The rest of the books that I’ve read last month were, thankfully, magnificent pieces of literature. The Prime of Miss Jean Brodie is, to my mind, further proof that Muriel Spark is an underrated and under-read author who deserves to be recognized as one of the better writers of her generation if not only for the fact that she creates characters that are memorable and unique. S. Yizhar, with Khirbet Khizeh, has tackled the difficult subject of the Israeli Occupation of Palestine with nuance and humanity. Yizhar juxtaposes the beautiful Palestinian (or is it now Israeli?) landscape with the horrors of the ongoing occupation. My third book for February, On Chesil Beach, is also my third McEwan and it has cemented McEwan’s place in my personal Valhalla of writers whose work I admire. Finally, Maya Angelou’s slim collection of poems that celebrate black women packs quite a wallop despite being under fifty pages long.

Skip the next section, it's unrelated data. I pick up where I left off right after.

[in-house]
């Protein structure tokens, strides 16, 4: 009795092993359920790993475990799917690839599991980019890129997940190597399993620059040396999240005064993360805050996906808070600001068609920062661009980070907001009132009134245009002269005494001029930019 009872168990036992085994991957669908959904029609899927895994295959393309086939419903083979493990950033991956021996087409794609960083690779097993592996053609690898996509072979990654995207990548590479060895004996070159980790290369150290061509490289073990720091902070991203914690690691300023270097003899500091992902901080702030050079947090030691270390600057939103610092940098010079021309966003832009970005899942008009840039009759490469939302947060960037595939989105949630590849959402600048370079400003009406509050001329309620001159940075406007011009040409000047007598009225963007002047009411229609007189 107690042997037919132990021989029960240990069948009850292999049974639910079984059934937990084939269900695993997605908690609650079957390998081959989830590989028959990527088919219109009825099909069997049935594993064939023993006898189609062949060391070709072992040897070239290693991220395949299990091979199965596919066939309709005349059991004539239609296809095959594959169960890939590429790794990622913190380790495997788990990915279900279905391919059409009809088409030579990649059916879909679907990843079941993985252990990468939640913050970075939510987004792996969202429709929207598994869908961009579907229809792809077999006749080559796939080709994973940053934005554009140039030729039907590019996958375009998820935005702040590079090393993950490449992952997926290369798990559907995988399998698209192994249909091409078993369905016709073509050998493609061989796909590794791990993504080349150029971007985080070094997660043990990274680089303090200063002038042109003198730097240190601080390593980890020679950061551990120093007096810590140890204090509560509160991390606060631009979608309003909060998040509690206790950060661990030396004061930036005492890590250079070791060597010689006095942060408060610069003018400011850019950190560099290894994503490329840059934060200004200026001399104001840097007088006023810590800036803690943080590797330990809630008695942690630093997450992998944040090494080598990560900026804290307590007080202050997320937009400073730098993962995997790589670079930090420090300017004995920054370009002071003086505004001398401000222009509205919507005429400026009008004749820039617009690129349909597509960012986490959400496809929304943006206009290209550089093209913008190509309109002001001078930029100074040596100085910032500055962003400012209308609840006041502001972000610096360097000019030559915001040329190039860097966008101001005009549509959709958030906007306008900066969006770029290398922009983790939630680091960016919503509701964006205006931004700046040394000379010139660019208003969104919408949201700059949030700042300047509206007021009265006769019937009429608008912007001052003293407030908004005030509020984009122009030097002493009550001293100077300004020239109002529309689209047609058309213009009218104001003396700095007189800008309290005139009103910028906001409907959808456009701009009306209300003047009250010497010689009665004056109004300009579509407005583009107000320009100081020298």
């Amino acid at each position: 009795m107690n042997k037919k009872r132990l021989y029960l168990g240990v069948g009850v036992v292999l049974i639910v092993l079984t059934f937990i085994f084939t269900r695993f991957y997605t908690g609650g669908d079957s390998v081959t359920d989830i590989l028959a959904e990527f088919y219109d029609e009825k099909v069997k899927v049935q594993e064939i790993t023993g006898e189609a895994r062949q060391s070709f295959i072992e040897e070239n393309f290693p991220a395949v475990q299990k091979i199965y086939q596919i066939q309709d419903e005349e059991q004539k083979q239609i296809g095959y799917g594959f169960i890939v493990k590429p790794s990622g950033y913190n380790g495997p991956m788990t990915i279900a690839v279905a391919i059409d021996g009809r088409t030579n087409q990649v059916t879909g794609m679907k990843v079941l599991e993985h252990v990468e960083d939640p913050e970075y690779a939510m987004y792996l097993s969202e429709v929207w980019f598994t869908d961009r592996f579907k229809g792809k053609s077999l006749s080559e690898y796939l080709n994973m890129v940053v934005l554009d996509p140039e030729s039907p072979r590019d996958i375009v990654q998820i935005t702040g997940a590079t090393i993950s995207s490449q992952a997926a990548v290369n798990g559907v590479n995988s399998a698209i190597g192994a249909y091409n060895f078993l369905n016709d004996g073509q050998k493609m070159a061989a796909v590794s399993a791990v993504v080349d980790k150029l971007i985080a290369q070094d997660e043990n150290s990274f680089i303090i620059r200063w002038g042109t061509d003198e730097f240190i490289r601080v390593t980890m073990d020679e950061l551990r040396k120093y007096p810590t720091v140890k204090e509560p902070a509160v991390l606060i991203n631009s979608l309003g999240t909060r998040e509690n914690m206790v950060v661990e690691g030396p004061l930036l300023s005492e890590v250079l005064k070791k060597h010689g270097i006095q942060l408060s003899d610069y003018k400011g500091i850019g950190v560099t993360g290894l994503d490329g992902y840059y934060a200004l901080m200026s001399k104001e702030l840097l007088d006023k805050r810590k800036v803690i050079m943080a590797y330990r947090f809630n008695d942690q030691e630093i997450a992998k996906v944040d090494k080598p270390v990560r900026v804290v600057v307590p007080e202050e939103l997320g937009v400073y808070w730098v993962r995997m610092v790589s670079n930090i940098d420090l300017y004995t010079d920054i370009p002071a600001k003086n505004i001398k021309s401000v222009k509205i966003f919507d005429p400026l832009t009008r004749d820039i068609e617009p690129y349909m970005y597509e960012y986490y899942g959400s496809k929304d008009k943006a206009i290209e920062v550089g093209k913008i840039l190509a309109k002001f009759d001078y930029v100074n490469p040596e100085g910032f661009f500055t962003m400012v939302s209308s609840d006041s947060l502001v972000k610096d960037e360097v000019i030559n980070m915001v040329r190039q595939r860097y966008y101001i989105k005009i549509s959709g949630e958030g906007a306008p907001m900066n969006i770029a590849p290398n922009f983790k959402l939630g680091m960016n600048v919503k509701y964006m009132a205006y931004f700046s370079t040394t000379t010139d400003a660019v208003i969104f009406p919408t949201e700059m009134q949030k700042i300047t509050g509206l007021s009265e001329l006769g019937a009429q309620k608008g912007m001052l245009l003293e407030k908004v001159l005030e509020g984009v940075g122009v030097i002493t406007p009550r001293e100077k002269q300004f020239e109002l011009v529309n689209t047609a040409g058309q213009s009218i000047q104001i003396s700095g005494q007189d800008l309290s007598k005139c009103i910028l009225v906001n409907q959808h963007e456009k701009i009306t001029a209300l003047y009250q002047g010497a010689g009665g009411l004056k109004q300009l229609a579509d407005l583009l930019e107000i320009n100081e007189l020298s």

Now, my reading list for March:

Photo Mar 05, 1 48 05 PM

  • The Red Notebook by Paul Auster – It’s been a while since I’ve read a book written by Auster, the last being Moon Palace which I read last September. I’ve decided to end the drought by reading this slim volume that contains bits and pieces of curious real-life events that either happened directly to the author or were relayed to him by a third party. Most of the events are about coincidences and fate, a theme that’s resonant with Auster’s writing. I’m already halfway in the book and it is starting to look like another home run.